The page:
“Worship the Almighty, Holy God” (Psalm 95)
Pastor Cameron Jungels
Eastside Baptist Church
Sunday AM, September 11, 2016

Psalm 95 (NIV) 

1 Come, let us sing for joy to the Lord; 
let us shout aloud to the Rock of our salvation. 
2 Let us come before him with thanksgiving 
and extol him with music and song. 

3 For the Lord is the great God, 
the great King above all gods. 
4 In his hand are the depths of the earth, 
and the mountain peaks belong to him. 
5 The sea is his, for he made it, 
and his hands formed the dry land. 

6 Come, let us bow down in worship, 
let us kneel before the Lord our Maker; 
7 for he is our God 
and we are the people of his pasture, 
the flock under his care. 

Today, if only you would hear his voice, 
8 “Do not harden your hearts as you did at Meribah,  
as you did that day at Massah in the wilderness,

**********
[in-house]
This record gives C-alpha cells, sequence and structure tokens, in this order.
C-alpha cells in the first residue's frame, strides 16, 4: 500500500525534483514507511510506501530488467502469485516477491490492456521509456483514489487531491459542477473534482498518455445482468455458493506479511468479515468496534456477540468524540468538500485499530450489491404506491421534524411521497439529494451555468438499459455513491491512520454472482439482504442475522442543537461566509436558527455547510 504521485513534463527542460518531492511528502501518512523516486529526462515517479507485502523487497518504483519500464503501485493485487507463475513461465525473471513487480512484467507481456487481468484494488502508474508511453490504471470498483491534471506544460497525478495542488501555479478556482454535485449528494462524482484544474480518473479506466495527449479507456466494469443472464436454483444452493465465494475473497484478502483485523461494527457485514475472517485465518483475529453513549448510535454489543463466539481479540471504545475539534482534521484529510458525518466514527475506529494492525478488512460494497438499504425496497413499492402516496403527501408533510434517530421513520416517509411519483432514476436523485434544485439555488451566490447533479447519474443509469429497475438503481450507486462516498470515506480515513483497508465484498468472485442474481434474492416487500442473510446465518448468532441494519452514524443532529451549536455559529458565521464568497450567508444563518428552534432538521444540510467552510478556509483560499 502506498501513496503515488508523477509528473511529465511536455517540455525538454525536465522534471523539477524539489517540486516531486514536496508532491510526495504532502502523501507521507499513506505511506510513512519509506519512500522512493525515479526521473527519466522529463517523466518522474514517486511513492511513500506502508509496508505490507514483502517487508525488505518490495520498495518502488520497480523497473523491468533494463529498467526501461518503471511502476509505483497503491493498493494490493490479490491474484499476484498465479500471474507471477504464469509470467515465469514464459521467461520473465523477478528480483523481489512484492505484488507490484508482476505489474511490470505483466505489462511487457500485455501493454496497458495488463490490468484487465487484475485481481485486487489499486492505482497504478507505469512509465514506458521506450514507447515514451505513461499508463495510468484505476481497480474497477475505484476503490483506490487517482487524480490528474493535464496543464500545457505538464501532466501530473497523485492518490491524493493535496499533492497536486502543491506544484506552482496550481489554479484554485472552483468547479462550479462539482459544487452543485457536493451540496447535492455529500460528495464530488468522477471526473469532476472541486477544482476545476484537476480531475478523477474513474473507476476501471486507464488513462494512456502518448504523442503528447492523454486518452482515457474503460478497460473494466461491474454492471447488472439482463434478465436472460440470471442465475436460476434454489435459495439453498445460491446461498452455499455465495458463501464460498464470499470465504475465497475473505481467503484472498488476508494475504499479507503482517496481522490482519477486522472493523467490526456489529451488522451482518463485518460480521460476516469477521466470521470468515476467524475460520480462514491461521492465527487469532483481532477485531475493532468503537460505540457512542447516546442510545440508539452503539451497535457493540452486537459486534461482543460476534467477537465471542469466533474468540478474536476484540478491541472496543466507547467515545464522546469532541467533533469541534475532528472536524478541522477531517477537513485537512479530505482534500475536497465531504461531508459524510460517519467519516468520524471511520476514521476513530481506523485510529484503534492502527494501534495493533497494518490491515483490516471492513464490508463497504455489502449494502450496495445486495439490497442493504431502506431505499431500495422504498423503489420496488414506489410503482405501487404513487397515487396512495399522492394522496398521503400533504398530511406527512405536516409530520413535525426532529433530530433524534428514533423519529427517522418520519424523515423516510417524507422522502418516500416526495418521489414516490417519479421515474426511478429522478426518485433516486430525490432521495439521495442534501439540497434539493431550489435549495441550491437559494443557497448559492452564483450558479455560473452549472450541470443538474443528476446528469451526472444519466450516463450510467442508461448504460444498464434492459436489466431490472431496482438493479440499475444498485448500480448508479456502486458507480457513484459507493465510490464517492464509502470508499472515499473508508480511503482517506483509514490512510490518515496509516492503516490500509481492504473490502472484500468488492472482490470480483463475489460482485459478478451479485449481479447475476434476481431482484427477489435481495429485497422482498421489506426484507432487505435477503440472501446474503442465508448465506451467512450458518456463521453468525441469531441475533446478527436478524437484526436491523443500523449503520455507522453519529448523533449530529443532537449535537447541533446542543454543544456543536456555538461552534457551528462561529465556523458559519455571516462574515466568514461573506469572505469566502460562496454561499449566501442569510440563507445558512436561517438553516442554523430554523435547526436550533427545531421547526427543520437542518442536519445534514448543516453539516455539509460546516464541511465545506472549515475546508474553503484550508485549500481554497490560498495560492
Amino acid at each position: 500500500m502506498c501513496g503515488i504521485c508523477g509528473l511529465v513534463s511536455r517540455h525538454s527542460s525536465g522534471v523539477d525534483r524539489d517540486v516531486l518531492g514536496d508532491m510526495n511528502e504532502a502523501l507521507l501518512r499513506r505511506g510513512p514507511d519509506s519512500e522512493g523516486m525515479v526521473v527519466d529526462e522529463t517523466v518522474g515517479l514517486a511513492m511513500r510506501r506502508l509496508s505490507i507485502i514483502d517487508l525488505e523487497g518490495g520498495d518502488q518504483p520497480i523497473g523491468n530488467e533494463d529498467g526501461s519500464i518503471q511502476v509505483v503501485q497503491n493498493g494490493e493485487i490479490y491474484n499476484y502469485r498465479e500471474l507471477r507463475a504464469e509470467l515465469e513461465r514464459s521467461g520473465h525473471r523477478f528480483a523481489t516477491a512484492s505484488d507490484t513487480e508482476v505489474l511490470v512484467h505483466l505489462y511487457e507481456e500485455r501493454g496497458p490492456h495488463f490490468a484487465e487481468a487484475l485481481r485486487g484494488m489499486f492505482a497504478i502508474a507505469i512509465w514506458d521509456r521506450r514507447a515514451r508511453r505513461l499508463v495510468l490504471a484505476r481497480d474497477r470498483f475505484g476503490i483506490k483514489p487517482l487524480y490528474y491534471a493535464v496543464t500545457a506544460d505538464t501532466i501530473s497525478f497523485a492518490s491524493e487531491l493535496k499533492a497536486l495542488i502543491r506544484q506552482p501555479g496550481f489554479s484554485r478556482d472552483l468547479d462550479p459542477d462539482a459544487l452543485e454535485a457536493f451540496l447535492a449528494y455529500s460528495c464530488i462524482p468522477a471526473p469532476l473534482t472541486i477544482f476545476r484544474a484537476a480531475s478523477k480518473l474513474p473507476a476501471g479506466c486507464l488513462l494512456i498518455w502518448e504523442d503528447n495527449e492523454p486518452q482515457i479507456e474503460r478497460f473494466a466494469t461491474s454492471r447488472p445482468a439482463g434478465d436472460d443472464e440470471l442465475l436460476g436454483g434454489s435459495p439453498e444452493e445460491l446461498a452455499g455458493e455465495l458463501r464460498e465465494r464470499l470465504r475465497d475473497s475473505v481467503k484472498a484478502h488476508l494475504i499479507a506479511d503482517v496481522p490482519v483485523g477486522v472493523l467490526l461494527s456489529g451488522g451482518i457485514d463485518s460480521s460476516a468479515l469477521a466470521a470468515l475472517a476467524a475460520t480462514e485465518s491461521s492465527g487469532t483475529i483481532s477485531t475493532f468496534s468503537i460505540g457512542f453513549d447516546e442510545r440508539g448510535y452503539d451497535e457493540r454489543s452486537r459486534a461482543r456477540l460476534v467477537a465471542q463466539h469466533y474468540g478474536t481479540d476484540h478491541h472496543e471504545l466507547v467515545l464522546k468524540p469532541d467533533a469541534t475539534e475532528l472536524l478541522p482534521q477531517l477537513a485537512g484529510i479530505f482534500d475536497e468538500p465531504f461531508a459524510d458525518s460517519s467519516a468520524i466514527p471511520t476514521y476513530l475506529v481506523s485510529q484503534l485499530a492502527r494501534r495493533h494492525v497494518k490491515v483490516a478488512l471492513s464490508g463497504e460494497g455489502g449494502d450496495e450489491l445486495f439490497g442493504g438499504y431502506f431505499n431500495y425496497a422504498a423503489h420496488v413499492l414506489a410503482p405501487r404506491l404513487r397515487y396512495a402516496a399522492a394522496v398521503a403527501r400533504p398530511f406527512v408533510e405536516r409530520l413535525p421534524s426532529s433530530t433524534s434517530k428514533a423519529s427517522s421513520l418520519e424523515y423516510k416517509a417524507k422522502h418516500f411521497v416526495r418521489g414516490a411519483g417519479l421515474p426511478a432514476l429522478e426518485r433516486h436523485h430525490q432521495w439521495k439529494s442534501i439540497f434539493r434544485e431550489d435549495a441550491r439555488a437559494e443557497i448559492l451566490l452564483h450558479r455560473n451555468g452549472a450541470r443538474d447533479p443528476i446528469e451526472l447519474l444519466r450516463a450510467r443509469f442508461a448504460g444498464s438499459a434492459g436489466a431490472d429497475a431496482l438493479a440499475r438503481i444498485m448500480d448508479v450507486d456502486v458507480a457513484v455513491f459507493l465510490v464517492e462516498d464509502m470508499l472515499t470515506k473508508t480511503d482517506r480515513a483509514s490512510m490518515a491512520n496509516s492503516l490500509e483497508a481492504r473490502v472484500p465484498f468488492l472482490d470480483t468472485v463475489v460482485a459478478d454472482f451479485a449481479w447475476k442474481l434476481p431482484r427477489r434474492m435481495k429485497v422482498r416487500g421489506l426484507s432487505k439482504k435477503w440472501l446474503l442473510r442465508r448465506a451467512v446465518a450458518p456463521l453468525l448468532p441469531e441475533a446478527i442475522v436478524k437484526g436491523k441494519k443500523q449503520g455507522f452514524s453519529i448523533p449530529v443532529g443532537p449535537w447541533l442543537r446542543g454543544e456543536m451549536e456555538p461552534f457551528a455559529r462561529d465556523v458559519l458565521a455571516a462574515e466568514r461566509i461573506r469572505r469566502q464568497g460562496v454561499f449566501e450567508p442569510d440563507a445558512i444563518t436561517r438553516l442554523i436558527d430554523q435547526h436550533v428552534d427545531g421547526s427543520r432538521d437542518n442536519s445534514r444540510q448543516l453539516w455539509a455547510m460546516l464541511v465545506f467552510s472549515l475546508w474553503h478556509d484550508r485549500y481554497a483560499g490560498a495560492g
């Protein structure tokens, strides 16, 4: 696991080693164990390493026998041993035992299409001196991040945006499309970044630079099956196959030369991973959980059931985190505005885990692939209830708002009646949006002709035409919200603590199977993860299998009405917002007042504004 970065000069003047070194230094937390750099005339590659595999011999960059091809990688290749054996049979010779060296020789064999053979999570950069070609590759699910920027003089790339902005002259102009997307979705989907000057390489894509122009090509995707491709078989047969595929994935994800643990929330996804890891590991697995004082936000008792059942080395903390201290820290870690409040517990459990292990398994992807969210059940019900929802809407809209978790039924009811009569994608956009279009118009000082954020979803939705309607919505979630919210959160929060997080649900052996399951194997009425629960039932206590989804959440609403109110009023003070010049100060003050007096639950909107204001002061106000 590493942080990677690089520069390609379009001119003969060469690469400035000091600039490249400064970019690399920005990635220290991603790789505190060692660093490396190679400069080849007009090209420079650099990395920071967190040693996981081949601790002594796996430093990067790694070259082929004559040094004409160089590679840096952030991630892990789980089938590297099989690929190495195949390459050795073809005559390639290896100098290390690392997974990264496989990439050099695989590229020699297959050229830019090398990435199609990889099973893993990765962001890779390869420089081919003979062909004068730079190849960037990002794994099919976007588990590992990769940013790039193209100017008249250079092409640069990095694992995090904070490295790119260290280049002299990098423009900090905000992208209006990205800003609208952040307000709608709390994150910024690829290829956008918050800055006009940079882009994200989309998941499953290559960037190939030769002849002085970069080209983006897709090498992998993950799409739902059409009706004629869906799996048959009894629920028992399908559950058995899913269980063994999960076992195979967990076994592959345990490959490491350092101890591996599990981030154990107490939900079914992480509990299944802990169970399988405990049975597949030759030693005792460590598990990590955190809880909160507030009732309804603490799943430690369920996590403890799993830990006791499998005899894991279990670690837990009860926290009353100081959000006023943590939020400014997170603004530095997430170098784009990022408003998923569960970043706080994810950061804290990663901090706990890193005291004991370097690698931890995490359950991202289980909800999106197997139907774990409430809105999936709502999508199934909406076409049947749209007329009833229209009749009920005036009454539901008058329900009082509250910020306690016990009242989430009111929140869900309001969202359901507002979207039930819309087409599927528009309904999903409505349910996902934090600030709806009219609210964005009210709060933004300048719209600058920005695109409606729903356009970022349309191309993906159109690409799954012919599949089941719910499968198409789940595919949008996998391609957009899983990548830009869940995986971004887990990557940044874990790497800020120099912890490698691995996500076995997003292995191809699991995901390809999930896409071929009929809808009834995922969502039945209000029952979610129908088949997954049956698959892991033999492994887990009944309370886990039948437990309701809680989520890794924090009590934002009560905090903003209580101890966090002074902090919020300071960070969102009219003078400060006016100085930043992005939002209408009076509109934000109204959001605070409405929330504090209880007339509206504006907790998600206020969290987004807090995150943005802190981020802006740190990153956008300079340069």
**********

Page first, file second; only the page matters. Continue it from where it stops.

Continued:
9 where your ancestors tested me; 
they tried me, though they had seen what I did. 
10 For forty years I was angry with that generation; 
I said, ‘They are a people whose hearts go astray, 
and they have not known my ways.’ 
11 So I declared on oath in my anger, 
‘They shall never enter my rest.’” 

1. Rejoicing (1–5)

2. Reverence (6–7a)

3. Response (7b–11)

Main Idea: True worship of God demands rejoicing, reverence, and a response of faith and obedience.

Worship is not only the bending of the knee; it is also the bending of the will before our sovereign God.


Opening Up Proverbs

A study by Jim Newheiser


“The Wise Woman” Chapter 13


  • Which women are worthy of honor?


  • What kind of woman does God honor?
    • Wisdom in the home
    • There is more to Proverbs 31 than meets the eye